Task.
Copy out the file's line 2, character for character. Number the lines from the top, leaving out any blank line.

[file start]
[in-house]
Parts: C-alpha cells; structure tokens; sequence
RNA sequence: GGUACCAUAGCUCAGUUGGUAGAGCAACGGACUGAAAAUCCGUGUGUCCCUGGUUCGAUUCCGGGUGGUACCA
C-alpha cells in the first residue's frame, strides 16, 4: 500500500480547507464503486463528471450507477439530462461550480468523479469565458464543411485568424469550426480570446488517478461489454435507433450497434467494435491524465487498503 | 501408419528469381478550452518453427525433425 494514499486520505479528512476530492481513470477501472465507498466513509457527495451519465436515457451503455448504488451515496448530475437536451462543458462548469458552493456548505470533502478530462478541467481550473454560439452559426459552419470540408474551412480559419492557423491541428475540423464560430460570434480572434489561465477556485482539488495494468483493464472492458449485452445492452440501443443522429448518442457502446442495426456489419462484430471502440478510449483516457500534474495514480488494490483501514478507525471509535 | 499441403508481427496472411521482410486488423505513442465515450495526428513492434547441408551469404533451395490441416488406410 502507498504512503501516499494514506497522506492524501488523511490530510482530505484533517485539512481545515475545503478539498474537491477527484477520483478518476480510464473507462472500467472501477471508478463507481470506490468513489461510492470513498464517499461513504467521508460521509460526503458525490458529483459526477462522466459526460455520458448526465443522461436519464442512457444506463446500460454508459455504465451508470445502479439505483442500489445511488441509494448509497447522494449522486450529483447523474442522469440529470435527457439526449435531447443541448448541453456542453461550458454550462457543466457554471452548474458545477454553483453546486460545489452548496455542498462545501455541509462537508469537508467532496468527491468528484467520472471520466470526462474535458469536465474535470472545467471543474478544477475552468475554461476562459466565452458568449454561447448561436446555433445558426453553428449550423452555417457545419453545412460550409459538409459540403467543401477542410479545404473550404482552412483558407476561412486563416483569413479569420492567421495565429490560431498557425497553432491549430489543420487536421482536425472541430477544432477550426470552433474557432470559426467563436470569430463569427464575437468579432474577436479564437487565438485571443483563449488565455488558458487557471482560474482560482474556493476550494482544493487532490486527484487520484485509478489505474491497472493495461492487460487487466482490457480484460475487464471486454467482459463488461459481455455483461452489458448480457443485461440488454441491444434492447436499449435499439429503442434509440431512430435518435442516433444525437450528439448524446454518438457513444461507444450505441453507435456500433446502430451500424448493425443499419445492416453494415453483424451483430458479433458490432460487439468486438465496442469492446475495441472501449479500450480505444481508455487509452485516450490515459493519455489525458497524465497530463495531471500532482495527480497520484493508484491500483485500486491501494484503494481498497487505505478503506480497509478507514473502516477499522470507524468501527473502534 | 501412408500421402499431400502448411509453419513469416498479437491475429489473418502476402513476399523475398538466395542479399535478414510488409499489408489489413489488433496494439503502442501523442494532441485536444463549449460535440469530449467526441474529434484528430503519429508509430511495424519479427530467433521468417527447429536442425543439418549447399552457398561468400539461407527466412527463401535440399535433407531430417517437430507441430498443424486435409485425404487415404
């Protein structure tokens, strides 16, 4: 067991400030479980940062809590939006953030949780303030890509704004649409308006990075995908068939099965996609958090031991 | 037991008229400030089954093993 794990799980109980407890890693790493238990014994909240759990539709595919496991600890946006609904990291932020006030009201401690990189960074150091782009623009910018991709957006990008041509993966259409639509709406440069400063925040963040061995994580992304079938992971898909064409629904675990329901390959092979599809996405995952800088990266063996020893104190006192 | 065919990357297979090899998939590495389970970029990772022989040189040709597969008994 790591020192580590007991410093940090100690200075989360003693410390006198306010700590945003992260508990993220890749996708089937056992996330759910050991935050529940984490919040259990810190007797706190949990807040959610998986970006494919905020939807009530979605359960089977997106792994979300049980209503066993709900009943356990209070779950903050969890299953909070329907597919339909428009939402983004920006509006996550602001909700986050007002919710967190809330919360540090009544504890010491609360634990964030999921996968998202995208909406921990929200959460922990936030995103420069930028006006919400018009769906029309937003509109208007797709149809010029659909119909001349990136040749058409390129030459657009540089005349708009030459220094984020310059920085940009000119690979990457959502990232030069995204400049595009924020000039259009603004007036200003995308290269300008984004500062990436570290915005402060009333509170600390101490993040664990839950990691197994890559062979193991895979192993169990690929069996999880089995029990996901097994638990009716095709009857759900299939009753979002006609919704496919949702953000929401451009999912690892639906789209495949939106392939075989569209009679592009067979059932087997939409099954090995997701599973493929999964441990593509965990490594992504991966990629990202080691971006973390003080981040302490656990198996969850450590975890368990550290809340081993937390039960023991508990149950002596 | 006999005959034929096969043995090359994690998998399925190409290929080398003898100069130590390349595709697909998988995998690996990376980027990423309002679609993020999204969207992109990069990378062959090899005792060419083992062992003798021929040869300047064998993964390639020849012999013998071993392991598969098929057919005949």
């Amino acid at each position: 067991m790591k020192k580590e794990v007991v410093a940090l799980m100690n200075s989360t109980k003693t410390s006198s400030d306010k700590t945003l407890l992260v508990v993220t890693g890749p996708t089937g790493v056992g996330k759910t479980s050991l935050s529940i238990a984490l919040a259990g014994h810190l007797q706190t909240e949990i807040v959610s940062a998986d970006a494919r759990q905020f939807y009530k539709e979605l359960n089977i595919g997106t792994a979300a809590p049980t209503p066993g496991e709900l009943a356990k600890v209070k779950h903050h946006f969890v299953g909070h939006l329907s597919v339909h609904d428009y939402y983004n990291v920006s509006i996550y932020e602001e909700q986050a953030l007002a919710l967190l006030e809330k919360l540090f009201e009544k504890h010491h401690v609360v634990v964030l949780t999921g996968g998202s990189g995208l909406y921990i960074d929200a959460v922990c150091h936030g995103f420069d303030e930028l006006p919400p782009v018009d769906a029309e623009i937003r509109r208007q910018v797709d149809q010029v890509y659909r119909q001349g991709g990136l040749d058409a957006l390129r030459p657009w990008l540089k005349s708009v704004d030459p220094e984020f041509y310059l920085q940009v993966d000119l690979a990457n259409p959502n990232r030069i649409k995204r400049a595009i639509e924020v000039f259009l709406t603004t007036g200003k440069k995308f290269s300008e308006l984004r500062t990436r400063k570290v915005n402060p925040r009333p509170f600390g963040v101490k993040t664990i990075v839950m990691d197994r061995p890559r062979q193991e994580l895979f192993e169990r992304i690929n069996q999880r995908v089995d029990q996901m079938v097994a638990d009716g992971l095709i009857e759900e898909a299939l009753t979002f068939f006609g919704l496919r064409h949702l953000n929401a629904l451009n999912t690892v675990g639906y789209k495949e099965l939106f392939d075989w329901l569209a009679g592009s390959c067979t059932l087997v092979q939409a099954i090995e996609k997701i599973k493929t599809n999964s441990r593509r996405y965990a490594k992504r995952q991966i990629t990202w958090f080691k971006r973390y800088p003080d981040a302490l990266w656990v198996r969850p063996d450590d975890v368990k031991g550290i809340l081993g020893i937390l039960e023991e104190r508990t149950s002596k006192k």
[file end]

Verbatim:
Parts: C-alpha cells; structure tokens; sequence